Wednesday, March 2, 2011

Elizabethan Prayers I and II

From the time of Elizabeth I comes "The Order Of Prayer upon Wednesdays and Fridays, to avert and turn God's wrath from us threatened by the late terrible earthquake, to be used in all Parish Churches" (Liturgical Services of the Reign of Queen Elizabeth, 562-566) – a service appointed in consequence of the great earthquake that shook England and sundry lands around on the 6th of April 1580.  

I spare readers the immensely lengthy and rather over-enthusiastic prayer, but I do like the choice for the First Lesson of either Joel i or ii (or Isaias lviii), and in particular find the choice of proper psalms very apt: Psalms 30 (Vulg. 29), 46 (45), and 91 (90), which I append in the Prayerbook version (which is approved for Catholic use):

Psalm 30. Exaltabo te, Domine
I WILL magnify thee, O Lord, for thou hast set me up : and not made my foes to triumph over me.
2. O Lord my God, I cried unto thee : and thou hast healed me.
3. Thou, Lord, hast brought my soul out of hell : thou hast kept my life from them that go down to the pit.
4. Sing praises unto the Lord, O ye saints of his : and give thanks unto him for a remembrance of his holiness.
5. For his wrath endureth but the twinkling of an eye, and in his pleasure is life : heaviness may endure for a night, but joy cometh in the morning.
6. And in my prosperity I said, I shall never be removed : thou, Lord, of thy goodness hast made my hill so strong.
7. Thou didst turn thy face from me : and I was troubled.
8. Then cried I unto thee, O Lord : and gat me to my Lord right humbly.
9. What profit is there in my blood : when I go down to the pit?
10. Shall the dust give thanks unto thee : or shall it declare thy truth?
11. Hear, O Lord, and have mercy upon me : Lord, be thou my helper.
12. Thou hast turned my heaviness into joy : thou hast put off my sackcloth, and girded me with gladness.
13. Therefore shall every good man sing of thy praise without ceasing : O my God, I will give thanks unto thee for ever.

Psalm 46. Deus noster refugium
GOD is our hope and strength : a very present help in trouble.
2. Therefore will we not fear, though the earth be moved : and though the hills be carried into the midst of the sea;
3. Though the waters thereof rage and swell : and though the mountains shake at the tempest of the same.
4. The rivers of the flood thereof shall make glad the city of God : the holy place of the tabernacle of the most Highest.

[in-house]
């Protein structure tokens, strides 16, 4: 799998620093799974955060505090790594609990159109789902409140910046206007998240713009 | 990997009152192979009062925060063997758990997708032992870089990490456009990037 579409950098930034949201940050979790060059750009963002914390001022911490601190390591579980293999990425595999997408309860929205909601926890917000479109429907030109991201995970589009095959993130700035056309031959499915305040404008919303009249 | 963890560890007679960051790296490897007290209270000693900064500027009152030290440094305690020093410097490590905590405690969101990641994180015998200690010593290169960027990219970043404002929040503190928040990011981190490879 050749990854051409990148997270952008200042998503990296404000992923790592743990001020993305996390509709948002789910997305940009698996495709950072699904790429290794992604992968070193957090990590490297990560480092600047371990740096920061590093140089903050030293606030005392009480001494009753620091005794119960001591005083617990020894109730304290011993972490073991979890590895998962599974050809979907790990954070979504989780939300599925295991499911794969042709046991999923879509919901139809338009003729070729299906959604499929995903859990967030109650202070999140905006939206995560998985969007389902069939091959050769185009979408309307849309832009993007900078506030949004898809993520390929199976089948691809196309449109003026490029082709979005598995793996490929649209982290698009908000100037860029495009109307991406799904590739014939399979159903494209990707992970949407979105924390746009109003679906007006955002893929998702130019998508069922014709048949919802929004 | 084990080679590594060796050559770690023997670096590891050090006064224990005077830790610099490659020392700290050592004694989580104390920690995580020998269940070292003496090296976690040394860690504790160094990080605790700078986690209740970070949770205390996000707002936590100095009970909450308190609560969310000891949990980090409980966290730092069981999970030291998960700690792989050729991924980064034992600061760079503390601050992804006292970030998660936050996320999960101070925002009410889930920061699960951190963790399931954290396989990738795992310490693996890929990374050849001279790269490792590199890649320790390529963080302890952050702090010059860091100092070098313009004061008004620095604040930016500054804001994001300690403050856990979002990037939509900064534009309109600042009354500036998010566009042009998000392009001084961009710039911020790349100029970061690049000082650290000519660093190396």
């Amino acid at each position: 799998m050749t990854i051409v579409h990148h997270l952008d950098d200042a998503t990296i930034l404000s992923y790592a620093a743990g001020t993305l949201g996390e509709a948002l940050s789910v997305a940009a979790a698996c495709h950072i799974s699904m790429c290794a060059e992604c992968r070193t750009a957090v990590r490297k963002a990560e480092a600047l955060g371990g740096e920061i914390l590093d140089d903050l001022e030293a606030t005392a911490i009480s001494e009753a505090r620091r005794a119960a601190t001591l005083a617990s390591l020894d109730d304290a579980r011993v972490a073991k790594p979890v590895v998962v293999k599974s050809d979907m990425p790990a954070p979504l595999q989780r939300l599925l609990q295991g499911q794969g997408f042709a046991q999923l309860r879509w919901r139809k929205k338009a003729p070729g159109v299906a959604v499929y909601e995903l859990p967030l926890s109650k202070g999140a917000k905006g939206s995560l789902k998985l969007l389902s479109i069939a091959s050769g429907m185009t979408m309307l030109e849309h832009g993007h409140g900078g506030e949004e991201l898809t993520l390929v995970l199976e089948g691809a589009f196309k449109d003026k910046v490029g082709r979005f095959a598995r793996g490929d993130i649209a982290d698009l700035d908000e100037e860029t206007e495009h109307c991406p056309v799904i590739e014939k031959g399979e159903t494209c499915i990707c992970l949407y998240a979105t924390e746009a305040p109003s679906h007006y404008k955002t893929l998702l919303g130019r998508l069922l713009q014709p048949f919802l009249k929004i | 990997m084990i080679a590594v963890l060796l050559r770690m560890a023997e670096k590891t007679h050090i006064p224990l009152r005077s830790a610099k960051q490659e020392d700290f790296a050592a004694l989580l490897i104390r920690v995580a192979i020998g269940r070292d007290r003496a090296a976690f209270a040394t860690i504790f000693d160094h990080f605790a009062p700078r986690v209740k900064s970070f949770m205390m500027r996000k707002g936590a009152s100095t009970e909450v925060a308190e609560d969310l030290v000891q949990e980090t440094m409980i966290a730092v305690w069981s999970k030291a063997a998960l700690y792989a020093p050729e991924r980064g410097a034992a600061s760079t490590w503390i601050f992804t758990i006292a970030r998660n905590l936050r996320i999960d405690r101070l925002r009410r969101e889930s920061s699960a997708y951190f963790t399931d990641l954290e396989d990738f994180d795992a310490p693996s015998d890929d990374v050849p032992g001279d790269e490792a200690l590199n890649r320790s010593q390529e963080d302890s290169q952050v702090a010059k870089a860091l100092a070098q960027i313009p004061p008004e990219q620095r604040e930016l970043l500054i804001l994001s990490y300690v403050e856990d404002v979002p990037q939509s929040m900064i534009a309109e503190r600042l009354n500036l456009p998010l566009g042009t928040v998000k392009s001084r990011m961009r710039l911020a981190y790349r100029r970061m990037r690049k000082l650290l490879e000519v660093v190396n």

5. God is in the midst of her, therefore shall she not be removed : God shall help her, and that right early.
6. The heathen make much ado, and the kingdoms are moved : but God hath shewed his voice, and the earth shall melt away.
7. The Lord of hosts is with us : the God of Jacob is our refuge.
8. O come hither, and behold the works of the Lord : what destruction he hath brought upon the earth.
9. He maketh wars to cease in all the world : he breaketh the bow, and knappeth the spear in sunder, and burneth the chariots in the fire.
10. Be still then, and know that I am God : I will be exalted among the heathen, and I will be exalted in the earth.
11. The Lord of hosts is with us : the God of Jacob is our refuge.

Psalm 91. Qui habitat
WHOSO dwelleth under the defence of the most High : shall abide under the shadow of the Almighty.
2. I will say unto the Lord, Thou art my hope, and my strong hold : my God, in him will I trust.
3. For he shall deliver thee from the snare of the hunter : and from the noisome pestilence.
4. He shall defend thee under his wings, and thou shalt be safe under his feathers : his faithfulness and truth shall be thy shield and buckler.
5. Thou shalt not be afraid for any terror by night : nor for the arrow that flieth by day;
6. For the pestilence that walketh in darkness : nor for the sickness that destroyeth in the noon-day.
7. A thousand shall fall beside thee, and ten thousand at thy right hand : but it shall not come nigh thee.
8. Yea, with thine eyes shalt thou behold : and see the reward of the ungodly.
9. For thou, Lord, art my hope : thou hast set thine house of defence very high.
10. There shall no evil happen unto thee : neither shall any plague come nigh thy dwelling.
11. For he shall give his angels charge over thee : to keep thee in all thy ways.
12. They shall bear thee in their hands : that thou hurt not thy foot against a stone.
13. Thou shalt go upon the lion and adder : the young lion and the dragon shalt thou tread under thy feet.
14. Because he hath set his love upon me, therefore will I deliver him : I will set him up, because he hath known my Name.
15. He shall call upon me, and I will hear him : yea, I am with him in trouble; I will deliver him, and bring him to honour.
16. With long life will I satisfy him : and shew him my salvation.

From the reign of Elizabeth II, albeit from Italian sources, comes the following Collect in the modern Roman Missal, evidently a conflation of the old Collect and Secret for use in time of earthquake, with some additions made that supply the last two phrases:

Deus, qui fundásti terram super stabilitátem suam, parce metuéntibus, propitiáre supplícibus, ut, treméntis terrae perículis pénitus amótis, cleméntiam tuam iúgiter sentiámus, et, tua protectióne secúri, tibi serviámus gratánter. Per...

My unofficial translation:

O God, “Who didst establish the earth on firm foundations” (Ps 103:5a), spare those who are afraid, show Thy mercy to those who implore Thee, that, by wholly removing the perils of earthquake, we may evermore enjoy Thy mercy, and, kept safe by Thy protection, may we serve Thee with joy.  Through...

Unfortunately any mention of God's wrath was judged unacceptable to "modern man" (whoever he is) by the relevant cœtus, so they snipped and pasted the bits they liked to compile this pastiche prayer. At least it is vastly shorter than the Elizabethan prayer alluded to above.

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